Bucks County Marathon – Race Report part 2: Now what?
If you haven’t read Part 1, you can find it here.
After learning of the NYC marathon cancellation we finished our meal at the restaurant and headed home. Once we got home we dumped our bags in the hallway and exhaled. It was a relief to not have to get ready for a race that had suddenly become the center of frustration and anger for several million New Yorkers. For my kids this meant firing up the computer and PS3 for some video game time and for the wife it meant updating Facebook and seeing what she missed in the last hour and a half on Pinterest (just kidding sweetie). For me it meant finding another marathon… and fast!
I realized once word of the cancellation began to spread there would be 47,000 or so other runners looking to hop into a marathon in the next few weeks. Any races that had space available would fill up fast. Philly’s marathon was already closed to registration so that wasn’t an option (though they would later open up 3,000 slots for NYC refugees for the bargain price of $200). As luck would have it, the race director for the Bucks County marathon (and my new best friend) was able to get me into his race which is about 45 minutes north of my house. I was already planning on attending the race in a Gatorade capacity to support the event, the only difference now would be I’d be running in it as well. Even better I had two more weeks to recover and heal, giving myself an even better shot at breaking 3 hrs. All was right in the world.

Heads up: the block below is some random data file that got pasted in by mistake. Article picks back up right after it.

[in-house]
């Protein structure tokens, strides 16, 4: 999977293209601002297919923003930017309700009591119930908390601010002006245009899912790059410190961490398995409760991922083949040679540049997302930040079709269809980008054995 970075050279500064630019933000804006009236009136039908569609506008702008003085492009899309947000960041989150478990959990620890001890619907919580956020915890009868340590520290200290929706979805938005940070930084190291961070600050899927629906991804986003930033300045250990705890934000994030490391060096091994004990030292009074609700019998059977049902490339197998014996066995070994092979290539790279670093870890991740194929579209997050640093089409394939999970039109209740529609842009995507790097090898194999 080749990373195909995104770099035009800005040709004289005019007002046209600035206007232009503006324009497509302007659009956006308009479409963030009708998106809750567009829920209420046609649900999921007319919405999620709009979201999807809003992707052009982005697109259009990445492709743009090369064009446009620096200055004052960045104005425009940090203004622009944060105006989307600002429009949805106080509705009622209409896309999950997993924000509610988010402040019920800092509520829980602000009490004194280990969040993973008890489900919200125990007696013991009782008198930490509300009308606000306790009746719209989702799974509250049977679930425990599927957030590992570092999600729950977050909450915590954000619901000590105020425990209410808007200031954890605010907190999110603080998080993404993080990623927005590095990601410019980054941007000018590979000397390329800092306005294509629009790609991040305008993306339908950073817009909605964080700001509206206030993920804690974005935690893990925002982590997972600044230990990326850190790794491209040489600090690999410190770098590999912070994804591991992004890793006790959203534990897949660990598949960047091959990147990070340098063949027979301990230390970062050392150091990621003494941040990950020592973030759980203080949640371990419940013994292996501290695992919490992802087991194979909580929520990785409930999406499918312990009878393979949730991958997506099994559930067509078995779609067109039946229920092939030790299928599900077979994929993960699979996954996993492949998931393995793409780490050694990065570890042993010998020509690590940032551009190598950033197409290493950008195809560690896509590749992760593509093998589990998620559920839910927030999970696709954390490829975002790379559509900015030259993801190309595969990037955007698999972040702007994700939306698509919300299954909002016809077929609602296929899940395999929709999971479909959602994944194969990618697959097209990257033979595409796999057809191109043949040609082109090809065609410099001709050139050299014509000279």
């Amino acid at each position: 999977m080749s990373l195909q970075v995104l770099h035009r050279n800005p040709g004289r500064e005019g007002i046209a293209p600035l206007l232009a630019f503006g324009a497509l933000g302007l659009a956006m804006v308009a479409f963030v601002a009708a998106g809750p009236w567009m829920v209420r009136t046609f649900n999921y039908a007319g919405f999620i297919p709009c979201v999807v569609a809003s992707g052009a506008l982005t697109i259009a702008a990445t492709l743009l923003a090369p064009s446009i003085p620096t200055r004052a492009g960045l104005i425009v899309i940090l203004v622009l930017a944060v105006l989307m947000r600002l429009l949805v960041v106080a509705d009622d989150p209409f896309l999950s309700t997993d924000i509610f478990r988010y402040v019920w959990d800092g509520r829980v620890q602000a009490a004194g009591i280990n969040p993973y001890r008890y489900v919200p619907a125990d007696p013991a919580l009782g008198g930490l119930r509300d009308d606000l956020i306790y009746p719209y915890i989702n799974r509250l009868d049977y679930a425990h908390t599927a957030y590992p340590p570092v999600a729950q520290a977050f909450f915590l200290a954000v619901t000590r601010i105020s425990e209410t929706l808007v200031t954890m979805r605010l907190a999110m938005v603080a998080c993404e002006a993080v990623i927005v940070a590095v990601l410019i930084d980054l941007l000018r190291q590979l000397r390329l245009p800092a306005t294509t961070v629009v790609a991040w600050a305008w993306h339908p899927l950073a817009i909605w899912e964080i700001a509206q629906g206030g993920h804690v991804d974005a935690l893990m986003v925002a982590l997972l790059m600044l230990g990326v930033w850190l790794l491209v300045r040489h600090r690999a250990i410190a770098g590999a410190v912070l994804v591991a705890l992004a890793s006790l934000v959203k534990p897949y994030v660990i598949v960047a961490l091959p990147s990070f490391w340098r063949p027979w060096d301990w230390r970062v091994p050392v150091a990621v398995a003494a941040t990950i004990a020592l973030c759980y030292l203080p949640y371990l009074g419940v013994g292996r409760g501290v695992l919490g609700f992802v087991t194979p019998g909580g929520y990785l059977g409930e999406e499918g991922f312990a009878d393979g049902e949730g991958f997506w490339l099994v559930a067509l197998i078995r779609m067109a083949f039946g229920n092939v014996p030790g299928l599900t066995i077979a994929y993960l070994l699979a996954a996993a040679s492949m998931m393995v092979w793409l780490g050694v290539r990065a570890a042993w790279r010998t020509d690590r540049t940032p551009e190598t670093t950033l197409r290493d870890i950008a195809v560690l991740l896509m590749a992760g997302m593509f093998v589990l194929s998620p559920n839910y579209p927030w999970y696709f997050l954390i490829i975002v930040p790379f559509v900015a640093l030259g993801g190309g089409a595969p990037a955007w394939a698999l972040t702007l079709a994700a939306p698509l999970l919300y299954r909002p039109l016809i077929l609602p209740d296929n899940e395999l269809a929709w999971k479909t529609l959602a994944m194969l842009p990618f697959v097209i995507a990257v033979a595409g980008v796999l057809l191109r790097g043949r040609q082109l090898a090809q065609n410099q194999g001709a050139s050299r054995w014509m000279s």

I showed up early race day morning to deliver a few things for the race then spent the remaining time in the car with my race day photographer trying to stay warm. There was a good amount of frost throughout the park and the temp was about 30 degrees with a forecast high in the upper 40′s. With a good amount of cloud cover that morning, gun time approached and the car thermostat hadn’t budged so I stuck to my original wardrobe selection (siglet, shorts, gloves and arm-sleeves). I just planned on being chilly until the start.
Race start to mile 2